Director Paul Stroili, an original cast member, misses not a beat in guiding his uniformly talented ensemble of seven performers.
He gives each moment — be it horrid pun, anachronistic aside or recognizable reference to Steinbeck's source material — its due, never rushing prematurely to the next.
Meanwhile, the company never falters in their commitment to Stroili's vision maintaining an air of tongue-in-cheek, almost melodramatic style.
Leading this pack of clowns as the enigmatic Tom Joad is Ian Vogt, whose deadpan delivery is the perfect spoof of Henry Fonda's original interpretation for this role.
In particular, Vogt's send up of Fonda's closing "Wherever there's a fight…" speech is hilarious to the point of inducing tears.
Likewise, Casey Kramer as Ma Joad takes just a seed from Jane Darwell's quietly, long-suffering, Oscar-winning film performance and cultivates a performance that steals the show.
Irascible but never losing sight of Ma's heart of gold, Kramer's version is instead an oftentimes ranting, wild-eyed mother bear who puts up with no fools.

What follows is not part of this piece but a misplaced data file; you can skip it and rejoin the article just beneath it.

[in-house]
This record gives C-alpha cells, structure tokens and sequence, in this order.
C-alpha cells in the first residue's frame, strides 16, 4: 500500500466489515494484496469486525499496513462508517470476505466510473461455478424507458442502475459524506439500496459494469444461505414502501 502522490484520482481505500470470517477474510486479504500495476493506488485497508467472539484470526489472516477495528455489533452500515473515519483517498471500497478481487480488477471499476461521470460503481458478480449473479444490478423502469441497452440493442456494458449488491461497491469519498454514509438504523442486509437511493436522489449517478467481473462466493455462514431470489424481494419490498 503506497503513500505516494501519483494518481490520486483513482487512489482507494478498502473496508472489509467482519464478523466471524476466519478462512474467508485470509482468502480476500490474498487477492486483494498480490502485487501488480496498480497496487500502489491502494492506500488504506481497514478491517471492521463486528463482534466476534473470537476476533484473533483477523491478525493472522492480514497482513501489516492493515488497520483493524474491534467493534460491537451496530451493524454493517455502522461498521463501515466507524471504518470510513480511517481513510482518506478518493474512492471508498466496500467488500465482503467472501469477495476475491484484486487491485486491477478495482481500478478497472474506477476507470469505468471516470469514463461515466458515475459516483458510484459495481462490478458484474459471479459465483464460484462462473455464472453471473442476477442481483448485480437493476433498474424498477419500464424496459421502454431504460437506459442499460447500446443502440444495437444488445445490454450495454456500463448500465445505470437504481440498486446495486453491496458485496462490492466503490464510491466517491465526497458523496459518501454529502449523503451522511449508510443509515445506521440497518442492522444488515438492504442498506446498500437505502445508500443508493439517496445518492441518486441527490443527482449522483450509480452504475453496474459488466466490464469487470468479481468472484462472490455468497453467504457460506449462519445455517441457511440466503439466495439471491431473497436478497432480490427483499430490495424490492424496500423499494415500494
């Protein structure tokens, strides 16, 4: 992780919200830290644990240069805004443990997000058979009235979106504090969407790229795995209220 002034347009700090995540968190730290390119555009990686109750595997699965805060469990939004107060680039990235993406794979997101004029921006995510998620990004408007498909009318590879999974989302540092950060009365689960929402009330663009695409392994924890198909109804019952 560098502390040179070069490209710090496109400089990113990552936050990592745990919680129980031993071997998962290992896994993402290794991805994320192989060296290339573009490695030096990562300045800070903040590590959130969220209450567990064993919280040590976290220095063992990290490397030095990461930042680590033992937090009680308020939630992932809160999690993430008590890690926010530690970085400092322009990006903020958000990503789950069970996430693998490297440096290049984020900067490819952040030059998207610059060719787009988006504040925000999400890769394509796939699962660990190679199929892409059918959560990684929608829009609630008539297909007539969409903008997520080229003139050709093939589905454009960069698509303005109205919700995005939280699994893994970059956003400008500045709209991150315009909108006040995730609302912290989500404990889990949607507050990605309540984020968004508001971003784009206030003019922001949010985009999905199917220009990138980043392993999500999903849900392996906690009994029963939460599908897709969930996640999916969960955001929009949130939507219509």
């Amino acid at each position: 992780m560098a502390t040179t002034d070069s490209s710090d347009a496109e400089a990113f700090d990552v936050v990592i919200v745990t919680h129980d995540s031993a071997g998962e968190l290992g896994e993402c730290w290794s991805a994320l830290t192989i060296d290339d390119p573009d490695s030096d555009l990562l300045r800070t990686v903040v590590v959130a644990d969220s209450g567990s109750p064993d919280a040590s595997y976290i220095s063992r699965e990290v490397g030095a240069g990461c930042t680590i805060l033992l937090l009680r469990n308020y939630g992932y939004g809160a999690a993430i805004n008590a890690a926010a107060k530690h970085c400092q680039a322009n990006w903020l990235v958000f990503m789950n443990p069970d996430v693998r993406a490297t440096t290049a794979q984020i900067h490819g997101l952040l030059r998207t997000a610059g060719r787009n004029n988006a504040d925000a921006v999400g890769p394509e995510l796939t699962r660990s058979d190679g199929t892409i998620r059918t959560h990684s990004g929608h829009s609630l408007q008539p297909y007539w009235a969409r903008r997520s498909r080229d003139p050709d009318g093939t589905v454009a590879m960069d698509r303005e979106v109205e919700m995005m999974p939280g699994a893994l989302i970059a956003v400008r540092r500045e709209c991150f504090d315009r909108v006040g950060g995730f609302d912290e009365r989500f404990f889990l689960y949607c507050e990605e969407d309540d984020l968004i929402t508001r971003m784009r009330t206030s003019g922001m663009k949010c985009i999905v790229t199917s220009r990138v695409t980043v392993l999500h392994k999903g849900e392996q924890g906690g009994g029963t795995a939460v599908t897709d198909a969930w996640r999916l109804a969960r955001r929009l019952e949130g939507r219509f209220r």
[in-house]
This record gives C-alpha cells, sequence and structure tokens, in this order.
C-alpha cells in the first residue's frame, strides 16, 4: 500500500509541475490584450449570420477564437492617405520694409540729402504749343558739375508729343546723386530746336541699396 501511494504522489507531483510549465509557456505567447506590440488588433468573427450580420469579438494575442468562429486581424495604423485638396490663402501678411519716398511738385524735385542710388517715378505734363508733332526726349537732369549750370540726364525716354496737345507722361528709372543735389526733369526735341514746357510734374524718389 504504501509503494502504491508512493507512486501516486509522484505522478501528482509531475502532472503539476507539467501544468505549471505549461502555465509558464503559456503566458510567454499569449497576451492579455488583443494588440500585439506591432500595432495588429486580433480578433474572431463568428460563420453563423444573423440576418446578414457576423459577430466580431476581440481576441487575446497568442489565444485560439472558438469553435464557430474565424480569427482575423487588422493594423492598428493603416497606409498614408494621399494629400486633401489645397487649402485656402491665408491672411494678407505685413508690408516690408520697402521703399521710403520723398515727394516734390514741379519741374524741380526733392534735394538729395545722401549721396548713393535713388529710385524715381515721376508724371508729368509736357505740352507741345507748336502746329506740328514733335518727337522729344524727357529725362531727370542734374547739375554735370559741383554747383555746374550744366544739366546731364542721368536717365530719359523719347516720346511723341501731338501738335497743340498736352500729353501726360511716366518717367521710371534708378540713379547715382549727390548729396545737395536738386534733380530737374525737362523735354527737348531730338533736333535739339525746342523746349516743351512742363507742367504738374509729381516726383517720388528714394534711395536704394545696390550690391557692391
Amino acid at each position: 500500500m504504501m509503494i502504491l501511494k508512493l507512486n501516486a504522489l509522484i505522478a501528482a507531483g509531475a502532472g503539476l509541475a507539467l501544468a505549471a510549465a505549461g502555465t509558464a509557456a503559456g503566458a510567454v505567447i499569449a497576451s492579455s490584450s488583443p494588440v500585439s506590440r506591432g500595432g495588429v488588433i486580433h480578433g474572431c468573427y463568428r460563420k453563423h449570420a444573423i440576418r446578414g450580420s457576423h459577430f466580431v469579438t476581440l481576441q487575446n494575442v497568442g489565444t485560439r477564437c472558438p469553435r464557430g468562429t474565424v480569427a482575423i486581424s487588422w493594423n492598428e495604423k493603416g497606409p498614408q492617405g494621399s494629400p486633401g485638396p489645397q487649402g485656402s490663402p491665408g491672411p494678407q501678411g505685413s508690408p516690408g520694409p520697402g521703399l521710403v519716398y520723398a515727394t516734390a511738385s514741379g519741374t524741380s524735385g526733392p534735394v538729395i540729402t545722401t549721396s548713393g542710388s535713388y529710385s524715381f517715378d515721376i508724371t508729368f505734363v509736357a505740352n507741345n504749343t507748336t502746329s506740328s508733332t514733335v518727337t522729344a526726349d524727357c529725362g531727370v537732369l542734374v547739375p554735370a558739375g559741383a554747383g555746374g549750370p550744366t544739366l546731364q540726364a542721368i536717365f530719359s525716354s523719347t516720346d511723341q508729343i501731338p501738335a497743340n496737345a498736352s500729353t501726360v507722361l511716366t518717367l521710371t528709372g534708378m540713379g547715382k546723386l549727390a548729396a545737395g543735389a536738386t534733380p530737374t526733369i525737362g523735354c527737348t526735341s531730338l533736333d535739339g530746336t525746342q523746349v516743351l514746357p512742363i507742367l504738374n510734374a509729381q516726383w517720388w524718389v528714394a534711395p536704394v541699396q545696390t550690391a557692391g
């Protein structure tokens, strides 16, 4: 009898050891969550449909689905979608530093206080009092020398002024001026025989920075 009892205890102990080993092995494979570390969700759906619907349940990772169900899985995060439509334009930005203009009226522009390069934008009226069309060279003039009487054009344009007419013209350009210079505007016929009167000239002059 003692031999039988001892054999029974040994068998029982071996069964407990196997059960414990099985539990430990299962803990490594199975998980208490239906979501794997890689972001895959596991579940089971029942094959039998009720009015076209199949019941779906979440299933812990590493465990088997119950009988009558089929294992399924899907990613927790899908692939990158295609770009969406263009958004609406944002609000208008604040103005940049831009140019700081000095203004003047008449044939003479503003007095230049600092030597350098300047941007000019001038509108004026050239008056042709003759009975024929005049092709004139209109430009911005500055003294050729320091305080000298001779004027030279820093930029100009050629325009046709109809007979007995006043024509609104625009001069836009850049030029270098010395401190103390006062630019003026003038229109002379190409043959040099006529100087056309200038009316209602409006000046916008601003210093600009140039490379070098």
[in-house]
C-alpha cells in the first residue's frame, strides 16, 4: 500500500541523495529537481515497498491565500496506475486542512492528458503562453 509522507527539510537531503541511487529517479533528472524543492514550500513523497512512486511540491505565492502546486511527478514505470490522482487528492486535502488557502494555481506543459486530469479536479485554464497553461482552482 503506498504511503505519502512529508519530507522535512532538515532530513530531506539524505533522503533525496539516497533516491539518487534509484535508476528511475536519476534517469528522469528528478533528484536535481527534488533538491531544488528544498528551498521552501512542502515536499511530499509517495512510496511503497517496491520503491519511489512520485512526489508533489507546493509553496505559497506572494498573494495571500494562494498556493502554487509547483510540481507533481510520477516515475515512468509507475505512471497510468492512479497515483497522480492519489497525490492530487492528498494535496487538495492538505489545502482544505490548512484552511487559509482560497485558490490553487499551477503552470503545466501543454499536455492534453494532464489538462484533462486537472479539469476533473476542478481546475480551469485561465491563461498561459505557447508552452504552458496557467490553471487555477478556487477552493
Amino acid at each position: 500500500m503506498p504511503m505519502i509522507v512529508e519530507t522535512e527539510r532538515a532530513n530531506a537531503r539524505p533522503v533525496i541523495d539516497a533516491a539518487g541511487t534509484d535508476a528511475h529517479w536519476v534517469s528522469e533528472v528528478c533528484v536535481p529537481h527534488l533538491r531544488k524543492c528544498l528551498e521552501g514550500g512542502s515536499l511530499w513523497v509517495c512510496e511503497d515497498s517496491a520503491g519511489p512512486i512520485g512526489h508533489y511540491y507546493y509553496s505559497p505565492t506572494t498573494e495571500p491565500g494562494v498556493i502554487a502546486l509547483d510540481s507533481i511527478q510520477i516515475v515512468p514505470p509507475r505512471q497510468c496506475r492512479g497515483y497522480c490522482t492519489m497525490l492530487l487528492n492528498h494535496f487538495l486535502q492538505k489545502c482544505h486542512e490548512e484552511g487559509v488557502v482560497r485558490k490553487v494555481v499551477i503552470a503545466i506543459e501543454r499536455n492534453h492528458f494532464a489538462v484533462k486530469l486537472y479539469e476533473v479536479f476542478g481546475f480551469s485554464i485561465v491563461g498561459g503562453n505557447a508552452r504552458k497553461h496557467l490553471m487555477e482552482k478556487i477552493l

Along for the ride as Steinbeck's oversized, mouse-petting man-child, Lenny, is David Reynolds, whose naivete-based comic timing couldn't be better.
Kimberly Van Luin is a hoot as Curly, the bushy-haired female boss who owns the peach farm where the Joad family winds up working.
A combination of characters from "Of Mice and Men, Van Luin winds up becoming the unfortunate object of Lenny's overzealous romantic affections.
Lauren McCormack, Jen Ray and David Ghilardi demonstrate their gifted versatility playing a list of individualized supporting characters who round out the two merged storylines.
Production values are superb, featuring David George's ingeniously adaptable scene design and Efrain Schunior's impeccably timed sound effects.
Jennifer May Nickle's era-specific costuming is first-rate, evoking a true sense of the Great Depression.
The opportunity to catch this show during its limited run is not to be missed.
And, one can only hope it isn't another two decades before we see what this company can do with "Cannery Row" and "Travels with Charley."
Dink O'Neal, an actor and member of the American Theatre Critics Assn., resides in Burbank.
What: "Of Grapes and Nuts"
What: 8 p.m. Fridays and Saturdays through Oct. 24
Where: The Little Victory Theatre, 3326 W. Victory Blvd., Burbank
Contact: (818) 745-5537 or http://www.seaglasstheatre.org